There has always been a moral similarity between the occupational health and safety (OHS) profession and the environmental advocates. One focusses on the immediate safety of humans and the other on the long term safety of humans. This similarity can create challenges for organisations and industries that have workers in both environmental settings such as forestry and mining. This type of challenge is currently being faced by Dr Nikki Williams of the Australian Coal Association.
In an article in the Weekend Australian on 10 March 2012 Dr Williams expressed concerns over a Greenpeace campaign against coal mining. (Significantly the newspaper included no quotes from either Bob Brown of the Australian Greens or from Greenpeace. ABC News did on on March 6 2012) She inadvertently compliments the campaigners by saying the campaign shows a “a very high level of planning”, is “sophisticated” and “very detailed”.
Dr Williams is quoted as saying:
‘‘We are concerned because (the plans are) based on manipulating genuine and legitimate concerns about the impact of mining and manipulating those concerns for a broad political agenda,….. It is one thing to have a debate about the responsible development of the industry, which should be an open and transparent public debate, but it should not be one based on covert action.’’
OHS advocates could also have built a campaign against coal mining based on workplace injuries and incidents but this has been left to the unions who, regularly, mash-up OHS with pay disputes. The CFMEU/BHP Billiton dispute has spread to Dr Williams’ patch of responsibility and her response will be interesting to hear.
OHS advocates could be talking with the environmental strategists to develop their own arguments in favour of better safety performance in all industry sectors, not just mining. Any safety campaign obviously needs to be sophisticated, well-planned and detailed to get the attention of industry and it would help if a sitting politician would make a public speech deploring the campaign as this will give the campaign extended topicality.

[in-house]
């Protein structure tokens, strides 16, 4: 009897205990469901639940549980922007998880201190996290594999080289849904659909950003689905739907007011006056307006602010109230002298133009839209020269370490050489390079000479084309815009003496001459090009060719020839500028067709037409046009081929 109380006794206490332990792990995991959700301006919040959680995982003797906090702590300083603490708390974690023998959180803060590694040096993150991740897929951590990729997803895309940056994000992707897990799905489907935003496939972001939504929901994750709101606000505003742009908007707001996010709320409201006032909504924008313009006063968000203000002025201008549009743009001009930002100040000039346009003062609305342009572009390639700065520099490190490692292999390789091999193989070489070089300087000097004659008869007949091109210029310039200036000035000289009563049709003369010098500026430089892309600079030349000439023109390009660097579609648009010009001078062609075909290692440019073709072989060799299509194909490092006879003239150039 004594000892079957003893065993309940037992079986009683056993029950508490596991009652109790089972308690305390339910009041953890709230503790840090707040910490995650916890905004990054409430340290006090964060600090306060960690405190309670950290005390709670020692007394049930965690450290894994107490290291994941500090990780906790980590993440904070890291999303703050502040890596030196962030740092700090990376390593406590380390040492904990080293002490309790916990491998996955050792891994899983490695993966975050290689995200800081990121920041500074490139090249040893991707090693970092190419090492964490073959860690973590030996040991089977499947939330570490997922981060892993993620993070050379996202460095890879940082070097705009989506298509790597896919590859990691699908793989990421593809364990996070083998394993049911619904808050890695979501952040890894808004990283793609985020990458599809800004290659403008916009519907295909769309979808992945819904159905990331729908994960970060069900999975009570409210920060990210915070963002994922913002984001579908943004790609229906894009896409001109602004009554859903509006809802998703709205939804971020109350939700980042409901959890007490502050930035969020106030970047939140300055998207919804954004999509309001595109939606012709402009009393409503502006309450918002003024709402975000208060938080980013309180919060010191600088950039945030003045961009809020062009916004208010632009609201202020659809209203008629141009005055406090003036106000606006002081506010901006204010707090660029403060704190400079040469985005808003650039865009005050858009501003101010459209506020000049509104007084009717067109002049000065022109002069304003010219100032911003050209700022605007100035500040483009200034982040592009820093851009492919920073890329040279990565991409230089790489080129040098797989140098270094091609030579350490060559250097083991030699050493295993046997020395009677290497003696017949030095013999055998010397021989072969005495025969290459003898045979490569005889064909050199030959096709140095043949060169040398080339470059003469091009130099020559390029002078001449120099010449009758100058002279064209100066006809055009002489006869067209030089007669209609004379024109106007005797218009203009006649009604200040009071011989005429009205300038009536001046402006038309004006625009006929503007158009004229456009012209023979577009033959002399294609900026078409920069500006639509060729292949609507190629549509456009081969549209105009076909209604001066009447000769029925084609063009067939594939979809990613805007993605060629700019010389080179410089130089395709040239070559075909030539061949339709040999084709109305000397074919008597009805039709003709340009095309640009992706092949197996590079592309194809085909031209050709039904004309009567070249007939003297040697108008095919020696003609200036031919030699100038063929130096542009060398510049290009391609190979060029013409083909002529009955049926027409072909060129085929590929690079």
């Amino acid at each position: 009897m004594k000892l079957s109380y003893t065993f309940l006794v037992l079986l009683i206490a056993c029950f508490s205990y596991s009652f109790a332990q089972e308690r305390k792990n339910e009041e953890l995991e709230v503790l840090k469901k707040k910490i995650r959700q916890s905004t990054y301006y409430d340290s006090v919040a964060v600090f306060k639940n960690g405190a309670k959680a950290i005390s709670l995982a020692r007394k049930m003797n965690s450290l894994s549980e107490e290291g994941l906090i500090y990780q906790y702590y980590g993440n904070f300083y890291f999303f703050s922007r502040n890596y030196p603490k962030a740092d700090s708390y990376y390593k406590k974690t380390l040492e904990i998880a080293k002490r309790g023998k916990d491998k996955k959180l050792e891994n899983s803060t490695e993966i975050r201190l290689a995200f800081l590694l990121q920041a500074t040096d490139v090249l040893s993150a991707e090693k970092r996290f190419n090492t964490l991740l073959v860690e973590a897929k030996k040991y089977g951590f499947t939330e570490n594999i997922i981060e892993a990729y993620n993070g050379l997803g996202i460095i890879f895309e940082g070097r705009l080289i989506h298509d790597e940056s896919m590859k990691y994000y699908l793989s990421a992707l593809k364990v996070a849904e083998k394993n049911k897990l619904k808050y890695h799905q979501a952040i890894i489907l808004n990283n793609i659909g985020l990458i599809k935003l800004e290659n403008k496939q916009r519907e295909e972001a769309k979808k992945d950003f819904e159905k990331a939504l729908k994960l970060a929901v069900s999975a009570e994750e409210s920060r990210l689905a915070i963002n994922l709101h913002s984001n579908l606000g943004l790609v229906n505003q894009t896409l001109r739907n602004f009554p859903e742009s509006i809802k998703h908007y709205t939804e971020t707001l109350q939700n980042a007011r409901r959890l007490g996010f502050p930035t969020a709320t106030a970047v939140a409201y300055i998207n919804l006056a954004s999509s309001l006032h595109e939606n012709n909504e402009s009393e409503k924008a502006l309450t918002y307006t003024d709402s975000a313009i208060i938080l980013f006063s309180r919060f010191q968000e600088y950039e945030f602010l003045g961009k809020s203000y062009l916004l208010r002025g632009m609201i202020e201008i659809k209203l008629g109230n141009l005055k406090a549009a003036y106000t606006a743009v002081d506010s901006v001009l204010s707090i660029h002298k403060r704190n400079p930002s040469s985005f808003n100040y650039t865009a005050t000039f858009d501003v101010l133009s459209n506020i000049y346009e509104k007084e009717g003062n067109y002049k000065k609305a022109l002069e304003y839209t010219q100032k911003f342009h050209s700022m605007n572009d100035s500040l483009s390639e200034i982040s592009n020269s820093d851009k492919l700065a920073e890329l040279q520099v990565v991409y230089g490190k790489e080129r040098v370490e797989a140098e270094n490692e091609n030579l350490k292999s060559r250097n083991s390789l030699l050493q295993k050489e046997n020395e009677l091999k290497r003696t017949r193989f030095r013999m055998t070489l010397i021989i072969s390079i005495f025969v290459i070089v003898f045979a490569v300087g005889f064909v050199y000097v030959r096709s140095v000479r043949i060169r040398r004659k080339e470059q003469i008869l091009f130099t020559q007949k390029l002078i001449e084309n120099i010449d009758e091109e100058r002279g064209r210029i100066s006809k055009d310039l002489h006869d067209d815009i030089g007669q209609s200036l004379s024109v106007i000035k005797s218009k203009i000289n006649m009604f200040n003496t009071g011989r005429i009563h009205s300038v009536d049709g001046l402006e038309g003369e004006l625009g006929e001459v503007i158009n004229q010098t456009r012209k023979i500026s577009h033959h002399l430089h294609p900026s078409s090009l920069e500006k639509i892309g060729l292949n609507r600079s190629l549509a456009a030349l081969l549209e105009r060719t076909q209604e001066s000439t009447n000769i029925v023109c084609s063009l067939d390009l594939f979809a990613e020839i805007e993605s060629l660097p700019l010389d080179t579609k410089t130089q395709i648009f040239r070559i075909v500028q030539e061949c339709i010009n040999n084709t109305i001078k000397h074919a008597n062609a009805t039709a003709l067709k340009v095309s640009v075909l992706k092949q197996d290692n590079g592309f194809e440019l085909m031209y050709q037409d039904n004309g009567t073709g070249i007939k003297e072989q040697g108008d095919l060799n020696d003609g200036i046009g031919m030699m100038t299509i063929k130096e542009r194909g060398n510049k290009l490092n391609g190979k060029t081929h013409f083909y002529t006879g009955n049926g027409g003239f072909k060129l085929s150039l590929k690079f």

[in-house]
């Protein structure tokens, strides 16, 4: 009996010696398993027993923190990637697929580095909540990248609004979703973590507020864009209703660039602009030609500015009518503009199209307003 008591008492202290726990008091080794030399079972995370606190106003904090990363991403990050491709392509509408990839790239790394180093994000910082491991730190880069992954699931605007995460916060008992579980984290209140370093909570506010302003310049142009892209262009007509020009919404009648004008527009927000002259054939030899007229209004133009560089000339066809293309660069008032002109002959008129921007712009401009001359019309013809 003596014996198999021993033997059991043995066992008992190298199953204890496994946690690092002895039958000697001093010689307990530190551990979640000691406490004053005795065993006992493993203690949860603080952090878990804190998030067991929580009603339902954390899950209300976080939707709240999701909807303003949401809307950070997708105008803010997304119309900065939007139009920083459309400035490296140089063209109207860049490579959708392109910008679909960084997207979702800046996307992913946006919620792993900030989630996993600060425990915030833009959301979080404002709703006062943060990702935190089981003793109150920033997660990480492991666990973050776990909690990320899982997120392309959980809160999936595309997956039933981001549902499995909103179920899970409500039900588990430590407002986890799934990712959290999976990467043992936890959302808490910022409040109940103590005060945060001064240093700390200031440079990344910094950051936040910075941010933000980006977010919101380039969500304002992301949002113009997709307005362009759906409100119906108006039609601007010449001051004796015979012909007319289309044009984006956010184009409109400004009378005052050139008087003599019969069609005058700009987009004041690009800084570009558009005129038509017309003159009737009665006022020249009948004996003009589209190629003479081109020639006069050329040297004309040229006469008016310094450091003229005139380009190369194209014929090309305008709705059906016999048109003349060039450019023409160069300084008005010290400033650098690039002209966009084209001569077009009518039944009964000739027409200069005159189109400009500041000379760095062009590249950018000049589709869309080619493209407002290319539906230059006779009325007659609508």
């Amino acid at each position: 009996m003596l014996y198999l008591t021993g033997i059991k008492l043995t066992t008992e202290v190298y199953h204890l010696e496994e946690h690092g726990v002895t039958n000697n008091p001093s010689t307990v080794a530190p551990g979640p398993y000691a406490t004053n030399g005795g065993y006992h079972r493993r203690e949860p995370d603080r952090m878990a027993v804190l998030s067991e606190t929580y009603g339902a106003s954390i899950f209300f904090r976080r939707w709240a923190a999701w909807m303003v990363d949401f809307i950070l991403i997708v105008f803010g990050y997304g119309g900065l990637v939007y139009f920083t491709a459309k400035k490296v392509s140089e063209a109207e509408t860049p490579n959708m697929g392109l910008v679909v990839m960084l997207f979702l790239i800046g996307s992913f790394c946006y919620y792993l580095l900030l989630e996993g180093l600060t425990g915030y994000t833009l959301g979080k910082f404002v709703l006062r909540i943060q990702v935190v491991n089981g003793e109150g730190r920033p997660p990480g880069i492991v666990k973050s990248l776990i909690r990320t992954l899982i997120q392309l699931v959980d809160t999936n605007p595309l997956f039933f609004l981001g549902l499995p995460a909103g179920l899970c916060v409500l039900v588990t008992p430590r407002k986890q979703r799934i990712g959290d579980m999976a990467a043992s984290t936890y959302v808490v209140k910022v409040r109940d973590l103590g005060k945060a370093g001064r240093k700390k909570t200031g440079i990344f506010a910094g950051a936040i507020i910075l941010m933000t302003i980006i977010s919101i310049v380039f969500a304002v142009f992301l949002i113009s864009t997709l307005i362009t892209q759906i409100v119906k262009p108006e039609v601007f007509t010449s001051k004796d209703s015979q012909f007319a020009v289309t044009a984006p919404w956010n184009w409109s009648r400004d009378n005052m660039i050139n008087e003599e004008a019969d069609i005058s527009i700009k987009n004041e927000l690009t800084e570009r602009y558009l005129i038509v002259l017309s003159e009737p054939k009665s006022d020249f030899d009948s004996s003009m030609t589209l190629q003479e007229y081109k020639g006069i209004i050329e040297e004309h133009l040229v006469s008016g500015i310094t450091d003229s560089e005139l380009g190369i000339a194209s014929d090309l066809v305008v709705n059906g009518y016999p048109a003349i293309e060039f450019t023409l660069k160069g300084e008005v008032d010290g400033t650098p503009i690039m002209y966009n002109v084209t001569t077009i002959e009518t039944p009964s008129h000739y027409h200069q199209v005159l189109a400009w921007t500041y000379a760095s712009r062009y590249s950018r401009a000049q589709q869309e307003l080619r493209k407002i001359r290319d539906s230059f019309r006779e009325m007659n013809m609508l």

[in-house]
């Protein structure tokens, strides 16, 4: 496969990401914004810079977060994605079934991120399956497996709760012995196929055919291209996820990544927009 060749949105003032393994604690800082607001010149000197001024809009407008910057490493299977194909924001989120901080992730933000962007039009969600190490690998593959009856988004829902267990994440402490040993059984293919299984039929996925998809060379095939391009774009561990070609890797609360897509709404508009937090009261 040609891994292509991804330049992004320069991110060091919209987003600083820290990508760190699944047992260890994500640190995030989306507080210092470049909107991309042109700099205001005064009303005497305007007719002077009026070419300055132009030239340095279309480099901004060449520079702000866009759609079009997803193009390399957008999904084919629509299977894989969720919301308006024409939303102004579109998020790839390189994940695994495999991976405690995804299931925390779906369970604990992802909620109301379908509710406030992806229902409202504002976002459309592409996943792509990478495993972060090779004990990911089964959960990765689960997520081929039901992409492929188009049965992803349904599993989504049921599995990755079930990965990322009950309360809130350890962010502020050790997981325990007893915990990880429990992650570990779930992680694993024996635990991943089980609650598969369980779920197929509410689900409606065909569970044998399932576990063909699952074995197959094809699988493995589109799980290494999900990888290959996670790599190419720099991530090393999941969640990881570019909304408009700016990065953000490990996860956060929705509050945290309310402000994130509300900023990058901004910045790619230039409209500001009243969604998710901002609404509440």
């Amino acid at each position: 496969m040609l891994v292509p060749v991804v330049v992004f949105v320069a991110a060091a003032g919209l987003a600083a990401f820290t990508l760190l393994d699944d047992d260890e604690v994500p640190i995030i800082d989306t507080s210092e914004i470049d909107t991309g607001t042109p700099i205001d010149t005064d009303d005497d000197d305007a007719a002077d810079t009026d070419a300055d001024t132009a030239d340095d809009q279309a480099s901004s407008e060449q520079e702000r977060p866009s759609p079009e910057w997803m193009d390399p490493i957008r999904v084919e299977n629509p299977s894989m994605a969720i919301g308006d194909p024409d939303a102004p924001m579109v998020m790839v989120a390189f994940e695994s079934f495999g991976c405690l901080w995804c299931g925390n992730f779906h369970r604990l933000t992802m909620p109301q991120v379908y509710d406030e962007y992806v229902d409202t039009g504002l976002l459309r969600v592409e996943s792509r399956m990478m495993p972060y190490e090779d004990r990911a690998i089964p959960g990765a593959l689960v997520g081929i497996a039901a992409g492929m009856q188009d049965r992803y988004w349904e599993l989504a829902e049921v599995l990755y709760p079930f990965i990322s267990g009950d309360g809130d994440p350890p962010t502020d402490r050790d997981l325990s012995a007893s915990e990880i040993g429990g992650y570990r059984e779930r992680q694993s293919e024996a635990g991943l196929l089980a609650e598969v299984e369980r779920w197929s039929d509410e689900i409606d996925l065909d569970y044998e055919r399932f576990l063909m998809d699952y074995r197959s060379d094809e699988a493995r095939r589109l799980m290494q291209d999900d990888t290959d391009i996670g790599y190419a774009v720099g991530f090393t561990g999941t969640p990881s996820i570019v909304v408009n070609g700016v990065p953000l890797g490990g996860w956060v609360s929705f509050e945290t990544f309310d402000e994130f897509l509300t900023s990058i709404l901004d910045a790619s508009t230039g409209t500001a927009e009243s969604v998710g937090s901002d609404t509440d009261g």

The campaign should not be too difficult to develop as a pathway, or at least a rationale, was outlined by the Ecos Corporation in 2002. Paul Gilding, Murray Hogarth and Rick Humphries, of Ecos, published an article in 2002 “Safe Companies: An Alternative Approach to Operationalizing Sustainability” in which the synchronicity between safety and sustainability was outlined:
- The concepts are synonymous
- Safety is familiar and understandable
- Safety has a track record
- Safety is “top of mind” and “people-centred”, and
- Safety has shareholder value.
Even with the renewed attention to safety from executives that, some say, is resulting from the new Work Health and Safety legislation and due diligence obligations, the safety profession and the safety message is still not as persuasive as it may have been ten years ago. The linkages of safety to contemporary and topical issues, such as corporate social responsibility, sustainability, productivity, and executive accountability, have been missing or, at least, have not been strengthened.
The coal industry in Australia will face considerable criticism where, once coal was a cheap energy source, it is now a climatic poison. Dr Williams needs to develop strong counter arguments to the environmental pressures based on morality rather than economic benefit. She will also need to develop similar counters in relation to increasing union pressure over OHS in the lucrative Bowen Basin. The form of those OHS counter arguments could establish a template that industry associations could apply across Australia.